Date: Tue, 09 Mar 1999 07:59:03 -0600 From: Keith Busby <kbusby at ou.edu> Subject: Wort Aeration I used to aerate my wort by splashing and sloshing but for the last two batches have used the aquarium pump/aeration stone method. Instructions said to run for about 5 mins for 80% saturation. 3-inch head of foam developed as predicted. I thought fermentation was sluggish on both occasions: the first a Grand Cru using La Chouffe Yeast (this finally fermented out after a month), and the second an ESB (OG 1.056) with Shepherd Neame yeast. Is 5 mins long enough? If not, how to avoid foaming without additives? Ditch the stone? A less powerful pump? Keith Busby Keith Busby George Lynn Cross Research Professor Center for Medieval and Renaissance Studies University of Oklahoma 780 Van Vleet Oval, Room 202 Norman, OK 73019 Tel: (405) 325-5088. Fax: (405) 325-0103 Return to table of contents
Date: Tue, 09 Mar 1999 08:09:10 -0600 From: Nathan Kanous <nlkanous at pharmacy.wisc.edu> Subject: What a crock! Isn't that open "glass" fermentor just a crock? Ah yes, I bet I stirred up a few memories from some of our more mature posters. :^) nathan in madison, wi Return to table of contents
Date: Tue, 9 Mar 1999 09:41:23 -0500 From: Dan Listermann <72723.1707 at compuserve.com> Subject: Proper Phalse Bottom Usage Alan McKay ( amckay at nortelnetworks.com ) Asks about using a Phil's Phalse Bottom in a 10 gallon Gott cooler. First I assume that he is using the 12" diameter bottom as a 10" bottom will always be a problem in such coolers. The key to all this is to NOT POUR THE STRIKE WATER IN BEFORE THE GRIST ! That was exciting. I feel better now, thank you. The water needs to be added at the same time with the grist. Pour a pan of water in the cooler and follow with a pan of grist, stirr, repeat. If the mash gets too thick add a second pan of water. If the mash gets too thin, add a second pan of grist. This method ensures that the mash is thourghly wetted and does not expose the enzymes to harsh temperatures. The weight of the mash keeps the bottom down. Before vorlaufing (recirculating) you should do as the English and underlet a bit of sparge water and stir the mash to break up any compaction. Let it resettle for 5 to 10 minutes before vorlaufing. A neat alternative is to connect the cooler's outlet to the hot liquor tank ( I use my half barrel kettle's tap) and let the strike water underlet while adding and stirring the grist. It saves screwing with the second pan and requires strike water about 5 degrees Fahrenheit cooler. Dan Listermann dan at listermann.com or 72723.1707 at compuserve.com Return to table of contents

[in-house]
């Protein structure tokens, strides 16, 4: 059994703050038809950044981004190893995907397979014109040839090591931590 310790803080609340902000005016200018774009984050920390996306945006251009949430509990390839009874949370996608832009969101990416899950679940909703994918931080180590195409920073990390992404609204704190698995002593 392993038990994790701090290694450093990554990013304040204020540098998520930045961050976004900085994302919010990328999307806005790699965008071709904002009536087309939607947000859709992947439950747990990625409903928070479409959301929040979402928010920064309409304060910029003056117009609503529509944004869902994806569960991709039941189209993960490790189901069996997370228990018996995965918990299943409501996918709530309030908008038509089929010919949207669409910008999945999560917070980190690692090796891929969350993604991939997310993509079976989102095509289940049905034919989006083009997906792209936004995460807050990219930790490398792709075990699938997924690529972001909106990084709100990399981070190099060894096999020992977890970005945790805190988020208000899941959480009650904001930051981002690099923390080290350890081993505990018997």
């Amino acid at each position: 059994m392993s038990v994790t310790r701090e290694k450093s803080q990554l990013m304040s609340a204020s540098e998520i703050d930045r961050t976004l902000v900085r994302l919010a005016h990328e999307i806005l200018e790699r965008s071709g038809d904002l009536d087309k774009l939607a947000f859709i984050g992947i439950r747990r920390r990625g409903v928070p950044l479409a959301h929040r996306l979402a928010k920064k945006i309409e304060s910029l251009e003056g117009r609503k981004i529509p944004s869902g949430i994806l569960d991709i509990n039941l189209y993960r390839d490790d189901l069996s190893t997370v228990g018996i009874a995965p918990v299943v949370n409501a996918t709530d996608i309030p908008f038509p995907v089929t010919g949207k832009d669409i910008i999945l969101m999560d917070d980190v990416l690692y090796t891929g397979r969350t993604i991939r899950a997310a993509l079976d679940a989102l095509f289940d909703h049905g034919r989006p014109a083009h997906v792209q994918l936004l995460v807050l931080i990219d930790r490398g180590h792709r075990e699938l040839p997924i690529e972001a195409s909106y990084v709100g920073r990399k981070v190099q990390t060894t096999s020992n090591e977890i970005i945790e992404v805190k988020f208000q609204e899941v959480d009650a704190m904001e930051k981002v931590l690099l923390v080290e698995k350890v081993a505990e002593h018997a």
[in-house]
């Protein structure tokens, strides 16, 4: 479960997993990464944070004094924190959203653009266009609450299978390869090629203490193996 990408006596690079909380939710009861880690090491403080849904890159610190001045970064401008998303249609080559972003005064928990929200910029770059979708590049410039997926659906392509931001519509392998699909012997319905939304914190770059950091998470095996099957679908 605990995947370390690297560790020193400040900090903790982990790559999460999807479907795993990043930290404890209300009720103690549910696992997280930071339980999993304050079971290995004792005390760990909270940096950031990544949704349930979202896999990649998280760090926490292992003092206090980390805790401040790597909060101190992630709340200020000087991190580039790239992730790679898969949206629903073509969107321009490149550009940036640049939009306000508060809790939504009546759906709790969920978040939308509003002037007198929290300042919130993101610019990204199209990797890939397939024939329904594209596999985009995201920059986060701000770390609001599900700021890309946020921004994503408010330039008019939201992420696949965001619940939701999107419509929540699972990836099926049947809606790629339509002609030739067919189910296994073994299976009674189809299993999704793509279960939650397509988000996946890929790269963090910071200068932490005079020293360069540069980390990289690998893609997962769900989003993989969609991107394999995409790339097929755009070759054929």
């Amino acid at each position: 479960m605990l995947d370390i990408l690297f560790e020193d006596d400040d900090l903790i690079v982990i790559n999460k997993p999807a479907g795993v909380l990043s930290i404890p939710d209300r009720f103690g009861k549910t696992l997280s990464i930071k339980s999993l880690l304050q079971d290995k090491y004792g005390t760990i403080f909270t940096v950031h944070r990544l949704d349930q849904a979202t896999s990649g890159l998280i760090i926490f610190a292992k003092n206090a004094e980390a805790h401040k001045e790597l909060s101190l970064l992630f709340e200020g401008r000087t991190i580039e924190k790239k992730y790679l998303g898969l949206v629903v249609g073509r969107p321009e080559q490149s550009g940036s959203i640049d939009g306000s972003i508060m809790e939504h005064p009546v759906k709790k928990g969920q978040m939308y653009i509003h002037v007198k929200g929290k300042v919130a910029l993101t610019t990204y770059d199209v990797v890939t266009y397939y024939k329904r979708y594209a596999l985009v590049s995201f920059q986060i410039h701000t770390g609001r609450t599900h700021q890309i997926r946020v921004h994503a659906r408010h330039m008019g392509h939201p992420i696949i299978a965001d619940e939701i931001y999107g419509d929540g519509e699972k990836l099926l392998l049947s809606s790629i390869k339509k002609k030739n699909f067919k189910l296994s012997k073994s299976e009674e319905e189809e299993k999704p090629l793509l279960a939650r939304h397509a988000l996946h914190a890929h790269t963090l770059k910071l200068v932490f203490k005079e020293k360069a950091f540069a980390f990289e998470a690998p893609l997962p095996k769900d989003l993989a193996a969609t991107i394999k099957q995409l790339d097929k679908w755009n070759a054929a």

Date: Tue, 9 Mar 1999 09:41:59 -0500 From: Dave Burley <Dave_Burley at compuserve.com> Subject: Implosive Carboys, topless carboys, plastic fermenters Brewsters: I was alarmed to read in Simon Wesley's endeavors to produce low alcohol beer by distillation that Bill Frazier and Loius Bonham had suggested the use of a carboy under vacuum as a vessel. DON'T DO IT! The shape of the carboy with the flat bottom and cylindrical sides are not made for vacuum service. Carboys also vary within the bottle itself in glass thickness so that the suggested heating of the carboy could build up thermal stresses. Lest you think I 'm being too cautious, I saw the hamburger that used to be the face of an experimenter who chose the wrong glass vessel for his work. Luckily he lived. If you must place a vacuum on a huge vessel, at least make it something that will bend and not shatter. - -------------------------------------------------- On a related topic of cutting the top off of a carboy to make an open glass fermenter, remember that the carboy is an integral design with the shoulders being part of the stiffening ( strengthening) of the complete assembly. Removing the top will make the sides much weaker to blows and perhaps even to lifting. This will just amplify the inherent danger in handling such a heavy breakable bottle full of liquid. - -------------------------------------------------- I agree with the HBDer who cautioned against using certain plastics which have plasticizers or dangerous monomers. However, polyethylene is inert and if care is taken to choose a safe pigment system - like titanium dioxide white, no problems should ensue. Polyethylene can be identified by the recycling mark on the bottom of the container. I do not know the number off the top of my head. Anyone? - -------------------------------------------------- Keep on Brewin' Dave Burley Return to table of contents